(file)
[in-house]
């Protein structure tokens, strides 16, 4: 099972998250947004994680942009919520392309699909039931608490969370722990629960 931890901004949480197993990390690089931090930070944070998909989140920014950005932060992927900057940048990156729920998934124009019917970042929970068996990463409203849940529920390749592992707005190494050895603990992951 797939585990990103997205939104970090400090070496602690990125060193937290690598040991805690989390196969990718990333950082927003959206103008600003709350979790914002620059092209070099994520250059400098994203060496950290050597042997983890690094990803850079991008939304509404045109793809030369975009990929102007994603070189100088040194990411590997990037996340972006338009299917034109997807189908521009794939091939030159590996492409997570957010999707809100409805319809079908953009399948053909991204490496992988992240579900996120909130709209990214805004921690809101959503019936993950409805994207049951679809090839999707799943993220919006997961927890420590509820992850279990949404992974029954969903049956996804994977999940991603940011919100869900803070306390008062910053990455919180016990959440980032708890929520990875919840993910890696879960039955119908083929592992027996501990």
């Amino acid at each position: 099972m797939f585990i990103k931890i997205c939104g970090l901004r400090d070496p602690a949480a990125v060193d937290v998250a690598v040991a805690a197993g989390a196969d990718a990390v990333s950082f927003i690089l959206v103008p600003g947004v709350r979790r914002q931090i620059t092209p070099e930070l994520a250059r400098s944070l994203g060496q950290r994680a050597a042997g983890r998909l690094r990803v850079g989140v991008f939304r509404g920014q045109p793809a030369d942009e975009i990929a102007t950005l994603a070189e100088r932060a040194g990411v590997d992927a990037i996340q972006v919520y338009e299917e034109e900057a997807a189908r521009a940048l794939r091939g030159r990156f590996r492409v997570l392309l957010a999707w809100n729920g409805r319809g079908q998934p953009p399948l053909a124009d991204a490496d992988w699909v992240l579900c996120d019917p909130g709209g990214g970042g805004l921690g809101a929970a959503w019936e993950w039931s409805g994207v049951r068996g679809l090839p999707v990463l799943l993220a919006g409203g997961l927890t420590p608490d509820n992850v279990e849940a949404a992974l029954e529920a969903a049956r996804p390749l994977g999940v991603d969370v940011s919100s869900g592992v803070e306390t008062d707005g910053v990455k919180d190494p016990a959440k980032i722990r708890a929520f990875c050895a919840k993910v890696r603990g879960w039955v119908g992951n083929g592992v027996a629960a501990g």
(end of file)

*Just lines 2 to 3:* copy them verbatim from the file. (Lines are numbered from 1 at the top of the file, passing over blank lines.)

């Protein structure tokens, strides 16, 4: 099972998250947004994680942009919520392309699909039931608490969370722990629960 931890901004949480197993990390690089931090930070944070998909989140920014950005932060992927900057940048990156729920998934124009019917970042929970068996990463409203849940529920390749592992707005190494050895603990992951 797939585990990103997205939104970090400090070496602690990125060193937290690598040991805690989390196969990718990333950082927003959206103008600003709350979790914002620059092209070099994520250059400098994203060496950290050597042997983890690094990803850079991008939304509404045109793809030369975009990929102007994603070189100088040194990411590997990037996340972006338009299917034109997807189908521009794939091939030159590996492409997570957010999707809100409805319809079908953009399948053909991204490496992988992240579900996120909130709209990214805004921690809101959503019936993950409805994207049951679809090839999707799943993220919006997961927890420590509820992850279990949404992974029954969903049956996804994977999940991603940011919100869900803070306390008062910053990455919180016990959440980032708890929520990875919840993910890696879960039955119908083929592992027996501990």
């Amino acid at each position: 099972m797939f585990i990103k931890i997205c939104g970090l901004r400090d070496p602690a949480a990125v060193d937290v998250a690598v040991a805690a197993g989390a196969d990718a990390v990333s950082f927003i690089l959206v103008p600003g947004v709350r979790r914002q931090i620059t092209p070099e930070l994520a250059r400098s944070l994203g060496q950290r994680a050597a042997g983890r998909l690094r990803v850079g989140v991008f939304r509404g920014q045109p793809a030369d942009e975009i990929a102007t950005l994603a070189e100088r932060a040194g990411v590997d992927a990037i996340q972006v919520y338009e299917e034109e900057a997807a189908r521009a940048l794939r091939g030159r990156f590996r492409v997570l392309l957010a999707w809100n729920g409805r319809g079908q998934p953009p399948l053909a124009d991204a490496d992988w699909v992240l579900c996120d019917p909130g709209g990214g970042g805004l921690g809101a929970a959503w019936e993950w039931s409805g994207v049951r068996g679809l090839p999707v990463l799943l993220a919006g409203g997961l927890t420590p608490d509820n992850v279990e849940a949404a992974l029954e529920a969903a049956r996804p390749l994977g999940v991603d969370v940011s919100s869900g592992v803070e306390t008062d707005g910053v990455k919180d190494p016990a959440k980032i722990r708890a929520f990875c050895a919840k993910v890696r603990g879960w039955v119908g992951n083929g592992v027996a629960a501990g």